Moose's Second Chance?

PIIAC advisors brought another case before City Council on July 16th, recommending a finding of Sustained where the bureau had not. In this case (#96-18), off­duty officer Donald Speranza wrote a police report about his teenage neighbors making noise late at night, writing on the report a suggestion that Child Services Division get involved. Most Council members expressed outrage that the officer overstepped his bounds by writing a police report in a personal matter (General Order 313.30-- Misuse of Position).

Speranza's Captain, Detectives supervisor Greg Clark, argued that there is such pressure for police to document everything these days that the officer would have been criticized for not writing anything down. However, as PIIAC Advisors pointed out, Officer Speranza could have written notes and stuck them in his pocket. Council members asked why Speranza didn't ask an officer he called to the scene ("Officer B") to help write the police report. Commissioner Francesconi rightfully asked whether any ordinary civilian-- including the Commissioners--could have written such a police report. After sputtering out a few remarks about how all police reports are ultimately generated by civilians, Capt. Clark admitted that only a police officer could write a police report.

The vote was 4-1 to recommend a Sustained finding. Chief Moose now has 60 days to reply to City Council.

The Commissioners, PIIAC, Portland Copwatch, and the people of Portland anxiously await his response.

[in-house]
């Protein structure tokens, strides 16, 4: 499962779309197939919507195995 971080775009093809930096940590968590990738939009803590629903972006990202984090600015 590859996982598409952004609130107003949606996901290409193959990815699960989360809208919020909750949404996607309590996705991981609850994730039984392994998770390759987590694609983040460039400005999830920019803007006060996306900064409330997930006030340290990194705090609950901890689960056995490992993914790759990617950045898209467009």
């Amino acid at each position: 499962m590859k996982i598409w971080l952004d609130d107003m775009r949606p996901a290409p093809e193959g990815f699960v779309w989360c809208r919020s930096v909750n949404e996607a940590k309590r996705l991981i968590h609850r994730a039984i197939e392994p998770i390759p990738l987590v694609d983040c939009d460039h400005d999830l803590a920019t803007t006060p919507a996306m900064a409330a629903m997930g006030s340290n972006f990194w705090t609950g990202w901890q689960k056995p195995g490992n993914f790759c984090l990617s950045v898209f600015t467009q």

If you have concerns about issues raised in this article, you may want to call PIIAC at 823-4126, Internal Affairs at 823-0236,, Chief Moose at 823-0010, or contact City Council.
  [People's Police Report]

August, 1997
Also in PPR #12

Chief Undoes Council Misconduct Vote
Police Shootings, Shootings of Police
 • 18 Years: One Dead Cop, 100s of Dead Workers
 • What is a Hero?

Drug-Free Zones Modified
Day Laborers Resist Immigration Raids
Sheriff Wants Double-Bunking in Jail
Eugene Cops Attack Peaceful Tree-Sit
Updates PPR #12:
 • Beanbag Bullets Now on the Beat
 • Special Duty
 • Pepper Spray to be Banned in Berkeley?
 • Cop-Friendly Capitalism
 • Police Spying Update (again!)
 • Hawthorne Copwatching Update
 • Grant to Copwatch: Update

Report: National Conference in Phillie
Quick Flashes PPR #12:
 • Slap on the Wrist for Rapist Cop
 • Sacramento Cops Target Zapatista Supporters
 • ACLU Updates Police Abuse Manual
 • Portland Copwatch in Media, at Conference

Reviews of 'Zines
Rapping Back #12

Portland Copwatch
PO Box 42456
Portland, OR 97242
(503) 236-3065/ Incident Report Line (503) 321-5120
e-mail: copwatch@portlandcopwatch.org

Portland Copwatch is a grassroots, volunteer organization promoting police accountability through citizen action.

People's Police Report #12 Table of Contents